Mutanabbi Street is named after poet Abu al-Tayyib al Mutanabbi, one of the leading lights of the Islamic Golden Age when a spirit of openness fostered the pursuit of knowledge and big science
Cairo, an Arab saying goes, writes, Beirut prints and Baghdad reads. For centuries, Mutanabbi Street has played a key role in keeping the culture of reading in Baghdad alive and kicking. A hub for book lovers, a cultural and intellectual hub, the street is named after poet Abu al-Tayyib al Mutanabbi (915–965).
Mutanabbi Street in its heyday drew dissenters, writers, and artists as a symbol of intellectualism in Iraq. It bore scars of civil war in Iraq as the scene of a major attack in March 2007 that left at least 30 people dead. The street and Iraq were springing to life when I visited Baghdad as part of a group of journalists covering the war on ISIS.
Mutanabbi Street has since been renovated and now stays open into the night as the security situation has improved. Censorship has also been easing since the end of Saddam Hussein’s regime in 2003, offering booksellers more freedom in selling books. Known earlier as Suq al-warraqin, the street dates back to the Abbasid era when it used to be a market for paper-makers, bibliographers, and scribes, who were in much demand when Arabs sought to acquire knowledge from wherever possible.
Abbasids accelerated the translation of Indian, Syriac, Persian, Egyptian, Babylonian, and Chinese texts into Arabic when they acquired the mastery of the paper-making technology from the Chinese captured following the 751 Battle of Talas (near Tashkent). This mastery was used effectively to create a large number of educated people. Baghdad would produce such good quality paper that it became synonymous with the city. Byzantines referred to the standard 29 inches by 43 inches paper sheet as a Baghdadi sheet.
Abbasids prompted paper use by making it free in schools in the ninth century when over 100 paper-selling shops alone lined Suq al-warraqin. The Umayyad Empire that preceded the Abbasids also used paper effectively in the quest for knowledge by mainly acquiring and translating Greek manuscripts. The process gained momentum under the Abbasids at the peak of the Islamic Golden Age.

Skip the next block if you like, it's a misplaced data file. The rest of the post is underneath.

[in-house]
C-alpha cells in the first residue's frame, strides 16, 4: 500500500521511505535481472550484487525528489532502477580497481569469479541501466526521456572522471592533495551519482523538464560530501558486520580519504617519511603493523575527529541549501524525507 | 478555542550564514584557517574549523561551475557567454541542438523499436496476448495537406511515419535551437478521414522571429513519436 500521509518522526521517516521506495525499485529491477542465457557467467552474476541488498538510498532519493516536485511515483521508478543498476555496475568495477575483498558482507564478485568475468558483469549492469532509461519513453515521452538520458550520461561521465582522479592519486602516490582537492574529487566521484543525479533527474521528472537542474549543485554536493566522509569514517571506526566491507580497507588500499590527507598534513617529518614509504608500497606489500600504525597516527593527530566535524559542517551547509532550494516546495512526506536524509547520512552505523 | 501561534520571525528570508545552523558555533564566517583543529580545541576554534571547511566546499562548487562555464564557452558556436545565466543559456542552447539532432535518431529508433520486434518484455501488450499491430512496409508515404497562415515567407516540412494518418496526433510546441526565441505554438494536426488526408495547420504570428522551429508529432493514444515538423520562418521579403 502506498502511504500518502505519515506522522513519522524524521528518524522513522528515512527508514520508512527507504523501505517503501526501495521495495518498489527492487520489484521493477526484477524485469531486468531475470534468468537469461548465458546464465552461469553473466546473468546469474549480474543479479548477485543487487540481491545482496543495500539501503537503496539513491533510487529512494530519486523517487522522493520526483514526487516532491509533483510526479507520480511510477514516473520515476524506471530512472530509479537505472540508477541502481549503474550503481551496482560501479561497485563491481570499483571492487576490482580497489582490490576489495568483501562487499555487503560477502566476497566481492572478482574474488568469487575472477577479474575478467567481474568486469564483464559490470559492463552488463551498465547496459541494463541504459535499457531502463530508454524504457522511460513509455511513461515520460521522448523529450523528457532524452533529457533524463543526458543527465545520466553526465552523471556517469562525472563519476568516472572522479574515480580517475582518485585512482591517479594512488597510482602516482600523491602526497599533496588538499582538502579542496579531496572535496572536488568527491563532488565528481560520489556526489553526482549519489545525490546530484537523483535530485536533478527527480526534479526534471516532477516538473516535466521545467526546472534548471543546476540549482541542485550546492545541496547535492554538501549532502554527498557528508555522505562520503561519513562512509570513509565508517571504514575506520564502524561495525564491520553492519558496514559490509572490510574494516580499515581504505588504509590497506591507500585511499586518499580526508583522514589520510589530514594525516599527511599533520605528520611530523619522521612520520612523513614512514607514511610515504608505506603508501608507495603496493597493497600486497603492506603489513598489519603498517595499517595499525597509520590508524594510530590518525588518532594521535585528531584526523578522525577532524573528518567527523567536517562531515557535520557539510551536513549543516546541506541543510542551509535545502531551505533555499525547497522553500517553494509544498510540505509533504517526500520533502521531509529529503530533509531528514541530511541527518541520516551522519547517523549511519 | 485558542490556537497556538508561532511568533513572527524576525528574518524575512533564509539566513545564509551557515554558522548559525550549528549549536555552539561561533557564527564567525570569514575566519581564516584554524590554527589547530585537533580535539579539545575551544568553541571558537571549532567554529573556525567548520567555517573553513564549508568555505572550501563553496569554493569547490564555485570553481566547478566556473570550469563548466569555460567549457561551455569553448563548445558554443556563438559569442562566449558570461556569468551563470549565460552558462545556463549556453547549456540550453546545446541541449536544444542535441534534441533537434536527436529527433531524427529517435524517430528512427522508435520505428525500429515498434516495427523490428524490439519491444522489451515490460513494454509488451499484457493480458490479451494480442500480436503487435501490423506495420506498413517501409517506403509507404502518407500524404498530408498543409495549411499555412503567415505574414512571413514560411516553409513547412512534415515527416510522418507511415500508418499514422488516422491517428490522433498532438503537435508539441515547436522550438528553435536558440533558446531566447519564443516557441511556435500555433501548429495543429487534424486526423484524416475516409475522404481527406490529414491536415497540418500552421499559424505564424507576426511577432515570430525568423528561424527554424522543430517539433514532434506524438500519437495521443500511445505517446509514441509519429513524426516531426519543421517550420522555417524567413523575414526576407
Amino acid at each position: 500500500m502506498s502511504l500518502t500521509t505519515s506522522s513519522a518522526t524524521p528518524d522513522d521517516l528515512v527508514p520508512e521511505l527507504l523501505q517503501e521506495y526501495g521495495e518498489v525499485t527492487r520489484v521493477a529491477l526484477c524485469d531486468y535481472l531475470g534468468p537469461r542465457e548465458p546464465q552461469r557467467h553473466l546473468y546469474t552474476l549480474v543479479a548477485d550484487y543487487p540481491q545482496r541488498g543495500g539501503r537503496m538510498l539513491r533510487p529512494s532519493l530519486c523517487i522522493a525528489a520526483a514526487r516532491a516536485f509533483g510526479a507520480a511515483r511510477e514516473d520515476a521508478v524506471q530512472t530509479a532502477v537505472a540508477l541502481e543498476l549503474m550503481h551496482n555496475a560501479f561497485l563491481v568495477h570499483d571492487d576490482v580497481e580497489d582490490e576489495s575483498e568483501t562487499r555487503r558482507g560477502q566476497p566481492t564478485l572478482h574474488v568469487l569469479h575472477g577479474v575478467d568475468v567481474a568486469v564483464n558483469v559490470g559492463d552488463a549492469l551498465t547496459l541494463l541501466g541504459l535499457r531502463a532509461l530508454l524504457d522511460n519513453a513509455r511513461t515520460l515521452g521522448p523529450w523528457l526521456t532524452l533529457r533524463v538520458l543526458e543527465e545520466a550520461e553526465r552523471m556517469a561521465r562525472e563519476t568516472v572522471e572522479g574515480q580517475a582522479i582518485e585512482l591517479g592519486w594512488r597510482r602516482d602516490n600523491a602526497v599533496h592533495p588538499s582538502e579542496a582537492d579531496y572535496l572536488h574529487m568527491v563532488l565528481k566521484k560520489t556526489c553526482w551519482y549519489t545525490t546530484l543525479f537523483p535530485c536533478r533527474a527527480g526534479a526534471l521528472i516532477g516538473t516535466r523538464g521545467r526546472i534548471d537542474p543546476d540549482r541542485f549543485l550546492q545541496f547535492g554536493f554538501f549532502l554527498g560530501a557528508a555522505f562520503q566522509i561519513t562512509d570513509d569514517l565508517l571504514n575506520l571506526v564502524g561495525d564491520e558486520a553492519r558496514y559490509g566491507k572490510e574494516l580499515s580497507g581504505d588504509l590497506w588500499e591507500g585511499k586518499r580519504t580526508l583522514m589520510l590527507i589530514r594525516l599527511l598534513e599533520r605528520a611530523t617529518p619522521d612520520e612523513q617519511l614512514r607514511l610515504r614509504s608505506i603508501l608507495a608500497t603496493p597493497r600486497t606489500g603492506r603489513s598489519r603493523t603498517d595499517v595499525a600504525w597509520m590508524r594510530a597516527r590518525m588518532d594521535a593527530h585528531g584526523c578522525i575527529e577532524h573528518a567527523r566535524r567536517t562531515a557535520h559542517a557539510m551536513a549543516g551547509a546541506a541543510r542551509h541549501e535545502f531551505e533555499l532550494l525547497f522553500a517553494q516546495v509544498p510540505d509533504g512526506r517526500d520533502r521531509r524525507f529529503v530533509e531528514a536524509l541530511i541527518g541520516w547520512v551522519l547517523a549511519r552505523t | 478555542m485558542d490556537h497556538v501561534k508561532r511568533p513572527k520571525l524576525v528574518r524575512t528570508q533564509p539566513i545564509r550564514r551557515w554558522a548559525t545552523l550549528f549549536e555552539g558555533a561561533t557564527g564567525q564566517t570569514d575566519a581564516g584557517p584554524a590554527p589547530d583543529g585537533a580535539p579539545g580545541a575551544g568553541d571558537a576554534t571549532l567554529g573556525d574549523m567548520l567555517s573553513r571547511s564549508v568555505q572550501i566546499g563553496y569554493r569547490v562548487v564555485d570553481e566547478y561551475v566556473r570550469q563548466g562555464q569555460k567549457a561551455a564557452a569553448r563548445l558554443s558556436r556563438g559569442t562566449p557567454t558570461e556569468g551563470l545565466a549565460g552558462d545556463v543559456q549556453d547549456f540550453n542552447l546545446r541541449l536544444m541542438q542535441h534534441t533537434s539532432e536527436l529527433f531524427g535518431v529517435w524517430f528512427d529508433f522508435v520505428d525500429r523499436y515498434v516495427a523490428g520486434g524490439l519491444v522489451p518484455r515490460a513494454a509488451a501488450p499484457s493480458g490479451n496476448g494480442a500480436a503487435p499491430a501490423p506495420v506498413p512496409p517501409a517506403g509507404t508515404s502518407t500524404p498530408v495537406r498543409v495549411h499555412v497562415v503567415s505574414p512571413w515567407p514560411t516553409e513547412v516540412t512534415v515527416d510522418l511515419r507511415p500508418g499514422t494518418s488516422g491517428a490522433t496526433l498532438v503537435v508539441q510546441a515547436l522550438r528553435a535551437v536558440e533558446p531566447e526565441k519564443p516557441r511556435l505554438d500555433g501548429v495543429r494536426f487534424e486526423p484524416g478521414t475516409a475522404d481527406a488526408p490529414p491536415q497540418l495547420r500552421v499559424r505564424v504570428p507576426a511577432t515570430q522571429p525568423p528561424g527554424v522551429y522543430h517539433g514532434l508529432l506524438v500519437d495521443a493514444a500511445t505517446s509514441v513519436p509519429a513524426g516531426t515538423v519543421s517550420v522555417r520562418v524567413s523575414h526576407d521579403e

The Abbasid rulers led from the front in their pursuit of knowledge. Abu Jafar al-Mamun (786-833), the seventh Abbasid Caliph, mastered philosophy, theology, dialectic debate, and argument. He preferred that conquered adversaries surrendered to him with books rather than gold. Mamun built Baghdad’s first astronomical observatory to check the accuracy of the various, often conflicting, Greek, Persian, and Indian astronomical texts. He also commissioned a group of mathematicians, astronomers, and geographers to draw a world map and devise a fresh way of measuring the Earth’s circumference.
In this sense, wrote British theoretical physicist Jim Al-Khalili in The Guardian in September 2010, Mamun’s ‘true legacy is that he was the first to fund big science.’ Khalili noted a spirit of openness towards other religions and cultures fostered in what is now Iraq under the patronage of Mamūn, who sent emissaries far and wide to source scientific texts. One of the emissaries, visited Constantinople to obtain Greek texts from Emperor Leo V.
Víctor Pallejà de Bustinza of Barcelona’s Pompeu Fabra University wrote in National Geographic in 2016 that Jews, Hindus, and scholars from many other traditions, looked to Arabic as a language of science. Bustinza noted great cities in the Muslim world competed to have institutions to attract the best teachers and books. He added Córdoba, which was among these cities at the westernmost limits of the Islamic world in Muslim Spain, was by the 10th century Europe’s biggest and most cultured city, described by some as the Ornament of the World: